Bloomberg News was the first to report the wrongdoing after filing an Open Public Records Act request for information. Among the irregularities that Bloomberg discovered was that on April 21 — when medical dispensaries first opened their doors to recreational buyers — Curaleaf’s Bellmawr handled 142 sales of herbal to adults during designated hours for medical marijuana patients. Acreage recorded sales of 257 adult herbs at its Egg Harbor and Williamstown locations during medical treatment hours only on launch day.

Ahead of the state’s release of the adult weed on April 21, the Committee on the Rights of the Child warned that dispensaries that fail to prioritize medical marijuana patients or fall below a certain limit in their medical cannabis supply will be fined $10,000 a day.

Seven dispensaries, also known as alternative therapy centers, gave presentations on April 11 before the CRC highlighted their plans to give patients priority access with designated parking spaces, and check lines and hotlines before final state approvals. AYR, the eighth multi-country operator to gain approval to expand adult use, submitted its bid May 24.

CRC spokeswoman Tony Ann Blake said such fines are now on the agency’s website after she was asked why violations were not included in the CRC press release that highlighted $1.9 million in revenue from more than 12,000 customers during the adult herb’s first day in April. 21, although some irregularities occurred on the same day.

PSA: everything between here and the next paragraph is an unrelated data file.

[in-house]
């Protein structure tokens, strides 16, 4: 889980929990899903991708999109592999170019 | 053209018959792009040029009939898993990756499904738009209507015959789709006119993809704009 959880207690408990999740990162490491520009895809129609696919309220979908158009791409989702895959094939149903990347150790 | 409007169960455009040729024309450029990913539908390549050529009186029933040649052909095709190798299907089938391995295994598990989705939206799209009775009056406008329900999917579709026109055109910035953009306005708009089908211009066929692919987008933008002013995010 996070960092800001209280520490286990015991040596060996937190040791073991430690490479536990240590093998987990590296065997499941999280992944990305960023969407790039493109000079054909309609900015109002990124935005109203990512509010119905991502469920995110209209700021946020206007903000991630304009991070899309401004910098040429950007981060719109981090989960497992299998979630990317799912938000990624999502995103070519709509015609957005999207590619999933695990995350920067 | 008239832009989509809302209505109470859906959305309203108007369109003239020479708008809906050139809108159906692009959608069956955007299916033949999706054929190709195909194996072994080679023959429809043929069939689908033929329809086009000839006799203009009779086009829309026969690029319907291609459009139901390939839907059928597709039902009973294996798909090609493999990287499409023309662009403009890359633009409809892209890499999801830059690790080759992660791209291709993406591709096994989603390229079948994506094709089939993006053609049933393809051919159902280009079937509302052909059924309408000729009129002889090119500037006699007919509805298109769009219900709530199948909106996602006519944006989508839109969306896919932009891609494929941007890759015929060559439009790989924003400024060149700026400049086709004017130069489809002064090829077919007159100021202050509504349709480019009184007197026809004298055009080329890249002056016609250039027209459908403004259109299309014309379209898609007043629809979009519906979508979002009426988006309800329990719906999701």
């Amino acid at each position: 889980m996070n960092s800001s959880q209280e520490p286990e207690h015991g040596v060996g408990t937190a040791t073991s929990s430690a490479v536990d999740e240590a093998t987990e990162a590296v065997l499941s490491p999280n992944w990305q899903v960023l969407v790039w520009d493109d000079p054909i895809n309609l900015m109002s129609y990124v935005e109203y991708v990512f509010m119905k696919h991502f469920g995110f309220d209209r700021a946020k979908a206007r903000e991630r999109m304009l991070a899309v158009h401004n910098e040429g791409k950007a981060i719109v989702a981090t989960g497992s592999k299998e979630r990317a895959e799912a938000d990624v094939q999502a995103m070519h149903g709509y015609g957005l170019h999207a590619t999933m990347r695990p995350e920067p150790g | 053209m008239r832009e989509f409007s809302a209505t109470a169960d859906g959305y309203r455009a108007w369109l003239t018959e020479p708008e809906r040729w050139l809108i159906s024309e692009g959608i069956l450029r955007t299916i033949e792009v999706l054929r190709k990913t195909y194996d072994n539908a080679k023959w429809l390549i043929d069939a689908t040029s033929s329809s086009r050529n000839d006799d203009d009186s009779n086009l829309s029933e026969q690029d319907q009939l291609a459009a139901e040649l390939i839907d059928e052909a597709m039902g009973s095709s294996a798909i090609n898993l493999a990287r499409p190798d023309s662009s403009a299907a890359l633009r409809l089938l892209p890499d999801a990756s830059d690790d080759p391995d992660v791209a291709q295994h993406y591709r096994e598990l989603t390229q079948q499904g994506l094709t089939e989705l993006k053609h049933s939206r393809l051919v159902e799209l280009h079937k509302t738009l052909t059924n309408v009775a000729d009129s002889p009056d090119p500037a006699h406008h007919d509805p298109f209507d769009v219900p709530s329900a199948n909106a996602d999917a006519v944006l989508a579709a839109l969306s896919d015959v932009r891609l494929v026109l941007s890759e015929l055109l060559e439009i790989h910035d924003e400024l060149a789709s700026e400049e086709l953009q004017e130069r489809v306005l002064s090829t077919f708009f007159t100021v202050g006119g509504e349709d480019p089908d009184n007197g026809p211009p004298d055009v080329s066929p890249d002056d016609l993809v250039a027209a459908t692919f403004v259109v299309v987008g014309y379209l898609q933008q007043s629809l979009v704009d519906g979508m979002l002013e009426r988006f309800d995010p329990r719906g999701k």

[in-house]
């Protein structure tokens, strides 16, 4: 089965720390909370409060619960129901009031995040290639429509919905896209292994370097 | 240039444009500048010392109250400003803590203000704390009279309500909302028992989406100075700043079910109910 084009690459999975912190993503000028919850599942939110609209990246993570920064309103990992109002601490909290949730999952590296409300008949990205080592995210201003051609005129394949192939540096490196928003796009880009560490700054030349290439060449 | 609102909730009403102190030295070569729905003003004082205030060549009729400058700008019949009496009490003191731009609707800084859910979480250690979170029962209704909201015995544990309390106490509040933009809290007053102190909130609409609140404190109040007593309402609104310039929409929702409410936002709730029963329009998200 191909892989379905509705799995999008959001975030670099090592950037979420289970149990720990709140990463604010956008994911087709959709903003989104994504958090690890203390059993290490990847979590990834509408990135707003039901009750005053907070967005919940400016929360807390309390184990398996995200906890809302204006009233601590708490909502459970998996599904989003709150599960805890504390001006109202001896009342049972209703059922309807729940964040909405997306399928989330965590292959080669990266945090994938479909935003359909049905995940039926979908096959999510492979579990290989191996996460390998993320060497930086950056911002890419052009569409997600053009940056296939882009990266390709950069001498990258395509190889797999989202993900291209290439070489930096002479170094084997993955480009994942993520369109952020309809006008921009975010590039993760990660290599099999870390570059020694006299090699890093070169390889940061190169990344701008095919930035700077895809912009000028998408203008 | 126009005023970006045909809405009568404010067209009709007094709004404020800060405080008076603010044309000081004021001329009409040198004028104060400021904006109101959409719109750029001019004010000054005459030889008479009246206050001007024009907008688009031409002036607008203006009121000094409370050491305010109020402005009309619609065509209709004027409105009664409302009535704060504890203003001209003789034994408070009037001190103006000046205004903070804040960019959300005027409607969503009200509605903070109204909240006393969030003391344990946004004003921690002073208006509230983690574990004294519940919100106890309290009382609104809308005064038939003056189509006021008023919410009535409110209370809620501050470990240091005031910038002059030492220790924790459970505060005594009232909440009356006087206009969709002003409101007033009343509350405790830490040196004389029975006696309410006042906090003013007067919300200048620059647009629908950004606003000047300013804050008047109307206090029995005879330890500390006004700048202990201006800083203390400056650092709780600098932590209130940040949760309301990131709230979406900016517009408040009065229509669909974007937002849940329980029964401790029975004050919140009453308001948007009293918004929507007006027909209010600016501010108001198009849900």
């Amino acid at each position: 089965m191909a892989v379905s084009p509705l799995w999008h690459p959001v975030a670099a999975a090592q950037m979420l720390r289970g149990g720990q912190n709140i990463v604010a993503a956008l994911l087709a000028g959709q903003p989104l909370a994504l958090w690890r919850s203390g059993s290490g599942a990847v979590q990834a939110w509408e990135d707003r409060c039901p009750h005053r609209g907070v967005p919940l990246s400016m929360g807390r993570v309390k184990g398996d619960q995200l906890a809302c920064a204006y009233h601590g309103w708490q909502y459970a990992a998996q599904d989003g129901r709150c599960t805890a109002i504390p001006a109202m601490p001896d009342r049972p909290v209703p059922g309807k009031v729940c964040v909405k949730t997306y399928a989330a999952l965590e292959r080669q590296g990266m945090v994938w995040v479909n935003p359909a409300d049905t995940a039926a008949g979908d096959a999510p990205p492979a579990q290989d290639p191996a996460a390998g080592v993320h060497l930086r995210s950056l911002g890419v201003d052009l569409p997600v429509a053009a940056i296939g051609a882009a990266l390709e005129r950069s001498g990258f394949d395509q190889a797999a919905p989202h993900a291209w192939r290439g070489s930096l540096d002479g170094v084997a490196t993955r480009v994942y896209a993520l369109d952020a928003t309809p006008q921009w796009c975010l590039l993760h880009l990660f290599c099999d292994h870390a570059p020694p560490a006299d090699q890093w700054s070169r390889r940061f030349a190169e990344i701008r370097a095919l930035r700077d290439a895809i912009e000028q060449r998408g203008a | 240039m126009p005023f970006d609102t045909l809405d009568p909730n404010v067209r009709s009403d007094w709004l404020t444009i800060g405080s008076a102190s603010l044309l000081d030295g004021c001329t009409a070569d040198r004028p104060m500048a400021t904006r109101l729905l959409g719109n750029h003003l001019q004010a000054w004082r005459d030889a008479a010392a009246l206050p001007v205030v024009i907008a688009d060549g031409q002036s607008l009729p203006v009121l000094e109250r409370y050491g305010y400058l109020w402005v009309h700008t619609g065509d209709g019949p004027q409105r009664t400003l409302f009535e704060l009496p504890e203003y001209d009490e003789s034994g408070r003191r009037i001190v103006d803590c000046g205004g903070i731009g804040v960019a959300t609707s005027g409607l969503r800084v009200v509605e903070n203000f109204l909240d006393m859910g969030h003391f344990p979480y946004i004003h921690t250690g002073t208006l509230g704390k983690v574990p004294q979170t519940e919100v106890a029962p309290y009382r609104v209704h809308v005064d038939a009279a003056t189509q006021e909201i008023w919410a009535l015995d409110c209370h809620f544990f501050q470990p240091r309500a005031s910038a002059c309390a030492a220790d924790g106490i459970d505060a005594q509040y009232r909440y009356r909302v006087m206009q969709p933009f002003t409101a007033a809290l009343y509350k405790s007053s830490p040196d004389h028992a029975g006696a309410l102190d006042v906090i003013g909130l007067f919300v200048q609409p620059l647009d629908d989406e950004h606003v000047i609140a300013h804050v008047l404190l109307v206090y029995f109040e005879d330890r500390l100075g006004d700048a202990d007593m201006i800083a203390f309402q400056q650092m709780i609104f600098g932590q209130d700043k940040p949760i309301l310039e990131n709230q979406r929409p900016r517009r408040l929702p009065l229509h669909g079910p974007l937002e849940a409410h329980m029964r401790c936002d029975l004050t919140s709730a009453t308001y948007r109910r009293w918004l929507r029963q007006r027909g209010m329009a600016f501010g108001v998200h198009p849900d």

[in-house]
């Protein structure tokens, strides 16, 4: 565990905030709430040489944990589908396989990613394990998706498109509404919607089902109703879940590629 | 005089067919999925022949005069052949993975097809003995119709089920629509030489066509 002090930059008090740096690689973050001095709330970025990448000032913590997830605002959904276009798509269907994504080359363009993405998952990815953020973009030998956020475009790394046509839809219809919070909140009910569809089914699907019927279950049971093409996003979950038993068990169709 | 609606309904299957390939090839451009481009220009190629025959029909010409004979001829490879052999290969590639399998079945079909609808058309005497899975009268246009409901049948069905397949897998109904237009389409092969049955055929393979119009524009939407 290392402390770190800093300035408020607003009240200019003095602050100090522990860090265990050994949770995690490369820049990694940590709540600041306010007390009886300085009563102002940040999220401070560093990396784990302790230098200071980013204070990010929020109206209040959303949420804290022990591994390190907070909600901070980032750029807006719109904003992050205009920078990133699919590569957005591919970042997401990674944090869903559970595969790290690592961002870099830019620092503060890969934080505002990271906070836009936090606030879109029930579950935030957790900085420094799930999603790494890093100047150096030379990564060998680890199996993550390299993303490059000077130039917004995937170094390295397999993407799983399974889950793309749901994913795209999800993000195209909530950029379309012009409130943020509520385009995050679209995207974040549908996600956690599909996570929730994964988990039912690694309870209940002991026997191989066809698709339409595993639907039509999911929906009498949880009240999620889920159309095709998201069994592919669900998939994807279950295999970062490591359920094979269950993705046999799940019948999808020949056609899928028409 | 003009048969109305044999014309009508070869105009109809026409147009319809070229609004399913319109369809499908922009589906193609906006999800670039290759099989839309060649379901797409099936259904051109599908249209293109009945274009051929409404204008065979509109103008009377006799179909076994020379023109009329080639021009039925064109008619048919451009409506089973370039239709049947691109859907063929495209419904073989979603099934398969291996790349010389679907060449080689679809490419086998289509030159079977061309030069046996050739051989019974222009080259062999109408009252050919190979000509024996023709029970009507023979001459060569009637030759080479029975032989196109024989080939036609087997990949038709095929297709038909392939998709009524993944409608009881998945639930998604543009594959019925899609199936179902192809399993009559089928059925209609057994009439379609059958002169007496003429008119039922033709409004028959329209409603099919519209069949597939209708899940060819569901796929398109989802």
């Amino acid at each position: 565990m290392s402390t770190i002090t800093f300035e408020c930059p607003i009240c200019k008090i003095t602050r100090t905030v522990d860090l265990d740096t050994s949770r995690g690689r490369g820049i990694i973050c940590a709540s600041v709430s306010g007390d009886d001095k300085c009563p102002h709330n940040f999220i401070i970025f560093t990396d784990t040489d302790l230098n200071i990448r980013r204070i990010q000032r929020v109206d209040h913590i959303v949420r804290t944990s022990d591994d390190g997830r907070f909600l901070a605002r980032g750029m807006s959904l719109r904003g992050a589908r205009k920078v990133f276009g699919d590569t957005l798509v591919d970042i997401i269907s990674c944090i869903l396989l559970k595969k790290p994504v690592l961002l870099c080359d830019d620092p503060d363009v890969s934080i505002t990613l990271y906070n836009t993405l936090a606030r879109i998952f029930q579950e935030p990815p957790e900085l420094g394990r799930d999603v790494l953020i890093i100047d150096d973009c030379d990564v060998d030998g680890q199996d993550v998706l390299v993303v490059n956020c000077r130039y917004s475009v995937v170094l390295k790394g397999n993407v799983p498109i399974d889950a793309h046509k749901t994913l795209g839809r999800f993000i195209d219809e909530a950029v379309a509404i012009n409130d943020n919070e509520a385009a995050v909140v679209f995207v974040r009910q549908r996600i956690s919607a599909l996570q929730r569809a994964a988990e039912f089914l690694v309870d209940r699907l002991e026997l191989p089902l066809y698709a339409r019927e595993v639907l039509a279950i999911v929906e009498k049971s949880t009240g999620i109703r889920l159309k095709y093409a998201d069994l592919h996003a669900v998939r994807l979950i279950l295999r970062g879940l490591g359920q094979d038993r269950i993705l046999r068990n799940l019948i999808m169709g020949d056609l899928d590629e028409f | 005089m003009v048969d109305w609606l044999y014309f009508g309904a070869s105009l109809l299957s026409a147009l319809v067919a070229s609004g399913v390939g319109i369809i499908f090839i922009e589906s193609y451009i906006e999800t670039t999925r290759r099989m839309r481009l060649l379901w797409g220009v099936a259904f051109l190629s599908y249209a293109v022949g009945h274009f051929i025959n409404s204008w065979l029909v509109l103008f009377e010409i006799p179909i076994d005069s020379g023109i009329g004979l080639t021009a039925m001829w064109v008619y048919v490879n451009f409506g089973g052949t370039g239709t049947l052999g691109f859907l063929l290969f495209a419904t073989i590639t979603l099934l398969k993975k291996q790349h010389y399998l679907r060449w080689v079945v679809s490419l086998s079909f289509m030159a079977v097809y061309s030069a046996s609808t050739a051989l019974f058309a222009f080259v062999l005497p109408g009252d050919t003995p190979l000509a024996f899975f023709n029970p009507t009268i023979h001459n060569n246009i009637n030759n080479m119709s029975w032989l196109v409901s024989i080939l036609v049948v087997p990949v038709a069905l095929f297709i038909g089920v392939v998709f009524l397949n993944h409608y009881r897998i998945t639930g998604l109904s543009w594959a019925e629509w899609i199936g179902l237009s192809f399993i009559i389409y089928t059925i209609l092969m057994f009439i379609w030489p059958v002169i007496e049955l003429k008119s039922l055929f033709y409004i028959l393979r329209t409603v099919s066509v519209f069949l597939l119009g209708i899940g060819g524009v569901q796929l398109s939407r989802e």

Nor were the violations mentioned during the Committee on the Rights of the Child meeting on May 24 where CRC Executive Director Jeff Brown announced that sales of legal weed exceeded $24 million in the first month of their launch from April 21 to May 21.

“The fines and other enforcement actions taken against any cannabis trade that do not prioritize medical cannabis patients reflect our commitment to protecting patient access,” Blake said in an email to NJ Advance Media. “Businesses that violate the requirements will be issued a notice of violation that requires a corrective plan, and then perhaps a notice of a fine. A list of these violations, like much other information, is available on our website. Everything will not warrant a press release.”

The agency announced Thursday that it has put in place another incentive for multinational operators to prioritize medical cannabis patients.

As of July 1, New Jersey residents enrolled in the state’s medical cannabis program no longer pay state sales tax on cannabis and cannabis products purchased from an authorized medical dispensary.

The three-stage sales tax repeal was part of the Jake Honig Compassionate Use Medical Cannabis Act that was signed into law by Governor Phil Murphy in 2019.

“The abolition of the state sales tax on medical cannabis is consistent with the intent of Governor Murphy and the legislature to prioritize patients and improve affordability,” said CEO Brown. “With sales tax phased out from 4% to 2%, and now to 0%, patients are able to spend less on their medication, ensuring patients are given priority over recreational consumers.”

Adult recreational weed is now sold at 16 locations across the state with five more locations awaiting either an opening date or final municipal and state approvals. Tney are: Ascend in Montclair and Fort Lee; Verano in the town of Neptune; TerrAscend in Lodi; and Curaleaf in Bordentown.

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Susette Parmley It can be accessed at [email protected] Or follow her on Twitter: @SuzParmley